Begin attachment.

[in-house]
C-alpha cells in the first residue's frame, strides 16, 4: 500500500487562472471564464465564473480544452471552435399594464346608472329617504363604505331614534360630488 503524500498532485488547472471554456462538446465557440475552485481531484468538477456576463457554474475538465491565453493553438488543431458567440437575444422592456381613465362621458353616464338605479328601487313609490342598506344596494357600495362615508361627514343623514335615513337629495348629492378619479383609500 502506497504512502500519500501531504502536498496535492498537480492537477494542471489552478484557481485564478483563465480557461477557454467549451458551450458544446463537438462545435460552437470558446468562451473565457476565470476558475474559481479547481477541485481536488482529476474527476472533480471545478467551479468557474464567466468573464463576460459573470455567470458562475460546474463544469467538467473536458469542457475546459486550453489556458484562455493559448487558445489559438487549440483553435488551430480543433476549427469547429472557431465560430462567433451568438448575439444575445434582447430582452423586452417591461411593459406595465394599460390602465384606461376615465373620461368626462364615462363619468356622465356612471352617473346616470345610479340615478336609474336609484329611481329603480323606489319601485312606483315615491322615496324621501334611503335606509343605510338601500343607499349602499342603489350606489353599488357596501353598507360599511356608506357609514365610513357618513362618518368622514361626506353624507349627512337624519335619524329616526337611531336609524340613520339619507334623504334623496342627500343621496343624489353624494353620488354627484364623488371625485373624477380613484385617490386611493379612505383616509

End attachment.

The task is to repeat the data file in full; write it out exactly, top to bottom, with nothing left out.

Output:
[in-house]
C-alpha cells in the first residue's frame, strides 16, 4: 500500500487562472471564464465564473480544452471552435399594464346608472329617504363604505331614534360630488 503524500498532485488547472471554456462538446465557440475552485481531484468538477456576463457554474475538465491565453493553438488543431458567440437575444422592456381613465362621458353616464338605479328601487313609490342598506344596494357600495362615508361627514343623514335615513337629495348629492378619479383609500 502506497504512502500519500501531504502536498496535492498537480492537477494542471489552478484557481485564478483563465480557461477557454467549451458551450458544446463537438462545435460552437470558446468562451473565457476565470476558475474559481479547481477541485481536488482529476474527476472533480471545478467551479468557474464567466468573464463576460459573470455567470458562475460546474463544469467538467473536458469542457475546459486550453489556458484562455493559448487558445489559438487549440483553435488551430480543433476549427469547429472557431465560430462567433451568438448575439444575445434582447430582452423586452417591461411593459406595465394599460390602465384606461376615465373620461368626462364615462363619468356622465356612471352617473346616470345610479340615478336609474336609484329611481329603480323606489319601485312606483315615491322615496324621501334611503335606509343605510338601500343607499349602499342603489350606489353599488357596501353598507360599511356608506357609514365610513357618513362618518368622514361626506353624507349627512337624519335619524329616526337611531336609524340613520339619507334623504334623496342627500343621496343624489353624494353620488354627484364623488371625485373624477380613484385617490386611493379612505383616509